A Guide to the Right Protein Powder for You07.20.2021
Trying to choose the right protein can be a daunting task. With so many options, knowing which brand, type, flavour and how much protein you need are all factors to consider when choosing the right protein for you.
Fortunately, we’ve come up with this handy guide to help you make the right choice when it comes to the best protein for you and your goals.
To begin, there is no one-size-fits-all protein that is right for everyone. The right protein for you will depend on a number of factors including your goals, your lifestyle and your diet.
It’s important to know the difference between the different types of protein available so you can make an informed decision about which protein powder is most suited to your needs.
It’s also important to understand why you may or may not need to supplement your diet with a protein powder and that’s where we will start.
Should you use protein powder?
People choose to supplement their healthy, varied diet with a protein powder for a variety of reasons. Some want to build muscle mass and others want to support tissue repair or bone maintenance. For some, it’s all about ensuring they have a balanced diet that includes enough protein to nourish the body.
Whatever the reason for including protein powder as part of your routine, it’s important to understand the differences between the various types of protein and how these can be used to help achieve your goals.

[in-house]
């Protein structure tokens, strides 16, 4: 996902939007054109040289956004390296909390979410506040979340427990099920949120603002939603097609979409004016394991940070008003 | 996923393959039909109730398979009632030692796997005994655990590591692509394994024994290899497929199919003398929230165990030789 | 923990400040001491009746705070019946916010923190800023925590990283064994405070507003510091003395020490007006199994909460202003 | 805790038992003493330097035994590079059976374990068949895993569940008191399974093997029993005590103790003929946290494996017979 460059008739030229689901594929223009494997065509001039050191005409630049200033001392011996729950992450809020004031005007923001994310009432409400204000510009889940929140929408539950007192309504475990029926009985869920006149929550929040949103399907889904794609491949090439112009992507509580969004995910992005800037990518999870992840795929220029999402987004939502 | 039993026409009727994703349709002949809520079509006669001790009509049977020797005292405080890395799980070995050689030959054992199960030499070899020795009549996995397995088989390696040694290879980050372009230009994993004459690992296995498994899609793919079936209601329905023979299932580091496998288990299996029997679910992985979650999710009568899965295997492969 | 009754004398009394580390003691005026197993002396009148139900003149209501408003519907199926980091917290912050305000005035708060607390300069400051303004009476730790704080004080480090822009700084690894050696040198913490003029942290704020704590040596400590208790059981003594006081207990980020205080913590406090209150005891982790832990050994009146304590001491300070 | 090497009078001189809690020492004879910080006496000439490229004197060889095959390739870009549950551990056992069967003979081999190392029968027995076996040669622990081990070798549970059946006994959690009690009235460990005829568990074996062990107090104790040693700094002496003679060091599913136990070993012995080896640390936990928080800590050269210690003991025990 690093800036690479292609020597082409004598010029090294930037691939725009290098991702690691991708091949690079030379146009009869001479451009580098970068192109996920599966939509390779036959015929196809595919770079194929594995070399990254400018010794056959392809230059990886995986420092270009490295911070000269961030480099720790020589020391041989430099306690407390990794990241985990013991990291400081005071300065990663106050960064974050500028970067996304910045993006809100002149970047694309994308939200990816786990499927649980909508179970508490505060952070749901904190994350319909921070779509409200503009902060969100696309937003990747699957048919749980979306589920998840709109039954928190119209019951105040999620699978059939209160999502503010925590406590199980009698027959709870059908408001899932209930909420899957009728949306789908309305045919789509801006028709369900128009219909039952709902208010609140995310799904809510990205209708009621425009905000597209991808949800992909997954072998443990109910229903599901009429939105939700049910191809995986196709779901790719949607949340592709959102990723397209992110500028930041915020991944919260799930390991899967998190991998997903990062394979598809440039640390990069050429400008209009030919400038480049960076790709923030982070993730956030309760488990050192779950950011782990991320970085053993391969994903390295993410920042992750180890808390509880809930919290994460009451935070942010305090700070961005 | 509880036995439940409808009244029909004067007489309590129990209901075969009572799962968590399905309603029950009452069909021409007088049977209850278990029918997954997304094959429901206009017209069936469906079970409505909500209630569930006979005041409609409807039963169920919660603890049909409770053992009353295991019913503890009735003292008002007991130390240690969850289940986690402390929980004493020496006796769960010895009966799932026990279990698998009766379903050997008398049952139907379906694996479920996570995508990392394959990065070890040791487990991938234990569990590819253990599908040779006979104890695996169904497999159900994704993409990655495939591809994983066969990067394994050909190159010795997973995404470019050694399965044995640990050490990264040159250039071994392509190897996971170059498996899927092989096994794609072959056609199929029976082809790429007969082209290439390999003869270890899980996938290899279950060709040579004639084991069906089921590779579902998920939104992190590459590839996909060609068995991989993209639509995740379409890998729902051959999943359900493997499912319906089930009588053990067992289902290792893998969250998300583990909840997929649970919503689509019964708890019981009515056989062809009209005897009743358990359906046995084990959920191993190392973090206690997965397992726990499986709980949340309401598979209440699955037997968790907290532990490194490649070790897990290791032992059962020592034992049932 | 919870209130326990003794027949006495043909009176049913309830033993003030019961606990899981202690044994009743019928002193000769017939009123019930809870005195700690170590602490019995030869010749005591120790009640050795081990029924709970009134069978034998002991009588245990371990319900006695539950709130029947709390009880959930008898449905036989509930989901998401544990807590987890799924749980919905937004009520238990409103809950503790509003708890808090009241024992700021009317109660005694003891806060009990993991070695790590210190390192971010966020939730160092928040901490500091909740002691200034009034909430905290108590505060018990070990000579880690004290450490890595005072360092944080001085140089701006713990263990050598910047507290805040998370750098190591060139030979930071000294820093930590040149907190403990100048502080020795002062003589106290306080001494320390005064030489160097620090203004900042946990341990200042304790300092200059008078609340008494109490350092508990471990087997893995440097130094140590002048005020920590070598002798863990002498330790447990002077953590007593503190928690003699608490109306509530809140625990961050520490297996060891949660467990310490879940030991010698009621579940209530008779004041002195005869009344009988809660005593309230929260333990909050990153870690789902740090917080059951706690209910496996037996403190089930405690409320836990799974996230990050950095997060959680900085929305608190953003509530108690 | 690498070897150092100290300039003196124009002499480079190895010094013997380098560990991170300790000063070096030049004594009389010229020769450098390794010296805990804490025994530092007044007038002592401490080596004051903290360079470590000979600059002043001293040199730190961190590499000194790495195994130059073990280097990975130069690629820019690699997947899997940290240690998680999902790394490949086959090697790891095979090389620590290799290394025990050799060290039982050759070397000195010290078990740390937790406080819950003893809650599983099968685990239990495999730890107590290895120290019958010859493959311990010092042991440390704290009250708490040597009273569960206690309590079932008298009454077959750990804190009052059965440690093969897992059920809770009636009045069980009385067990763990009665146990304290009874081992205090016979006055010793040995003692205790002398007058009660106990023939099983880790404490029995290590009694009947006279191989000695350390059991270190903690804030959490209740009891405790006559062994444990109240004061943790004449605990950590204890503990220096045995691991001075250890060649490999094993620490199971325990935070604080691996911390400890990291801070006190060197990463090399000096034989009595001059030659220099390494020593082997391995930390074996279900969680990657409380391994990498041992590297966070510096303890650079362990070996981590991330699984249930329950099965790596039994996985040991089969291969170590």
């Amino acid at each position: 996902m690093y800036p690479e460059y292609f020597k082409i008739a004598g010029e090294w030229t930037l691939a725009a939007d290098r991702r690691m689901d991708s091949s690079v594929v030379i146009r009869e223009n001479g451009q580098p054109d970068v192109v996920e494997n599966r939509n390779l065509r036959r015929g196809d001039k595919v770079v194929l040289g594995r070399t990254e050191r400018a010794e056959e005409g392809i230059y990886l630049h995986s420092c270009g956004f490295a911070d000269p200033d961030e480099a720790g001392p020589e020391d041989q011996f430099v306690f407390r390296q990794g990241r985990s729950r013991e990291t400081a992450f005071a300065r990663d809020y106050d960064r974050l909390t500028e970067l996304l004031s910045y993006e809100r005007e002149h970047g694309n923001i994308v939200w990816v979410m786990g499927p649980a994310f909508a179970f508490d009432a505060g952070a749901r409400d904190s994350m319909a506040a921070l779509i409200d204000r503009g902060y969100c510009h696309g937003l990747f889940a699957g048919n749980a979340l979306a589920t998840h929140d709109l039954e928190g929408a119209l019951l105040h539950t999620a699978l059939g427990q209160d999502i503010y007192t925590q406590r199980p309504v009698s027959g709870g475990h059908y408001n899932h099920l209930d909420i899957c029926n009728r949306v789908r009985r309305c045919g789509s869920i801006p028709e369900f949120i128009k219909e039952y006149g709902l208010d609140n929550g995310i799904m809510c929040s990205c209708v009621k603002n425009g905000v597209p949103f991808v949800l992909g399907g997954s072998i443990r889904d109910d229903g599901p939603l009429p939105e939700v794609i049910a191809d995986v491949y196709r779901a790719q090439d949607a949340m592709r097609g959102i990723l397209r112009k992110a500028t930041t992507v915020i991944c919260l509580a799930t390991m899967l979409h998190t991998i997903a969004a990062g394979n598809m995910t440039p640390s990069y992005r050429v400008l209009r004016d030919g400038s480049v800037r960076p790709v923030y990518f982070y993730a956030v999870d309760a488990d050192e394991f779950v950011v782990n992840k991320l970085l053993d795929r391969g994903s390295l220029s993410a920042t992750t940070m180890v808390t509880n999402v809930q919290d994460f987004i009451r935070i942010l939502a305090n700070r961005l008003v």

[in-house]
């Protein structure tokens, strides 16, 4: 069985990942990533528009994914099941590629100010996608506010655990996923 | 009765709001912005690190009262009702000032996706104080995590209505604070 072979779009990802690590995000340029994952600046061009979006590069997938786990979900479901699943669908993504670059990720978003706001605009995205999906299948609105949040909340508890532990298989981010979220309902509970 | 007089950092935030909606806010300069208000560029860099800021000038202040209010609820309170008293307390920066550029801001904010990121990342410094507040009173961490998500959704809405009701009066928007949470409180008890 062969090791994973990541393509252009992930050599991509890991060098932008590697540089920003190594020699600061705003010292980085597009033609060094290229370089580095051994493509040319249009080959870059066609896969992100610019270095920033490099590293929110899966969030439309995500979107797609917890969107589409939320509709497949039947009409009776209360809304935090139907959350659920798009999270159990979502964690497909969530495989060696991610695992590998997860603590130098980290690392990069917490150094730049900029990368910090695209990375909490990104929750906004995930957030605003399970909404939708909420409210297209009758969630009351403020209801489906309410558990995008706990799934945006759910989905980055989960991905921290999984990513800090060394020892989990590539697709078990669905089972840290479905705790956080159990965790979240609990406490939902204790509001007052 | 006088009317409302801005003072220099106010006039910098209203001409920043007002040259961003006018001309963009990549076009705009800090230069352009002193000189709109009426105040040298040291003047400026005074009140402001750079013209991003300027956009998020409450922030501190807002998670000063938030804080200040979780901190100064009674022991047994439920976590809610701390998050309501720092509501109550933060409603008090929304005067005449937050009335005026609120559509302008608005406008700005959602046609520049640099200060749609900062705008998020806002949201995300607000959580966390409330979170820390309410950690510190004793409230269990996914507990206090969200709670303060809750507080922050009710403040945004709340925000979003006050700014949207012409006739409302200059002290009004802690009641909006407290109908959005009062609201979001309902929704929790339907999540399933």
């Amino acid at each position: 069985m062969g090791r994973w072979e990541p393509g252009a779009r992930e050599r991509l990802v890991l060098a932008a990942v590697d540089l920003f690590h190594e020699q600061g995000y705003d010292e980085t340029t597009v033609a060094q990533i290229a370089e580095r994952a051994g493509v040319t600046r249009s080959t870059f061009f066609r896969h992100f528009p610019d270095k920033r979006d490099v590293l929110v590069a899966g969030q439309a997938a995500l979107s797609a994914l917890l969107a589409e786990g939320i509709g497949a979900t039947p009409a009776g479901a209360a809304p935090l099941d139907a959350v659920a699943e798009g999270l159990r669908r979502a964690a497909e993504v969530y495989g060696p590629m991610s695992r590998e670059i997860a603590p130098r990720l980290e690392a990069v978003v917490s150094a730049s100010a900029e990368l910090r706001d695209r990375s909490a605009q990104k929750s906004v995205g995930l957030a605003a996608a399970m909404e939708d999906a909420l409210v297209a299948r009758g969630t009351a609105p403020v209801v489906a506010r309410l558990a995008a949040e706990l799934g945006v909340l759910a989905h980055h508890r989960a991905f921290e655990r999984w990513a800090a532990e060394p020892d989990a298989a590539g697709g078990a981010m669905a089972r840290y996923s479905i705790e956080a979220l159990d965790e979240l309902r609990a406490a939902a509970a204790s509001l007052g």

Protein powder has often been associated with people who go to the gym and want to bulk up. The truth is, that’s only a small percentage of those who choose to use protein powder to supplement their diet.
Protein powder is for everyone. Proteins are the building blocks for life. They are found in every cell in the body, all 37 trillion of them, from our muscles, cartilage, blood, skin, hair and nails.
Adult women are just as likely to fall short of the recommended daily protein intake, especially during pregnancy or when breastfeeding. An average adult woman needs around 46g of protein a day, but this jumps up to 60g when pregnant or 67g when breastfeeding (Source: Nutrition Foundation NZ). This number also jumps up for particularly active women.
To understand whether you need to use protein powder, let’s take a look at how much protein you need in your daily diet.
How much protein do I need?
According to the Harvard Medical School, “The Recommended Dietary Allowance (RDA) for protein is a modest 0.8 grams of protein per kilogram of body weight. The RDA is the amount of a nutrient you need to meet your basic nutritional requirements. In a sense, it’s the minimum amount you need to keep from getting sick — not the specific amount you are supposed to eat every day.”
As part of a healthy, varied diet, protein supports tissue building and repair, contributes to the growth and maintenance of muscle mass as well as bone maintenance.
For most people, these aren’t an issue. Most people eating the average western diet are not protein deficient, however, that’s not to say that they couldn’t benefit from a protein boost through a daily protein supplement.
To understand if you are getting enough protein in your diet naturally through whole foods, here are some of the most common foods that are protein rich:
|85 grams of steak||26|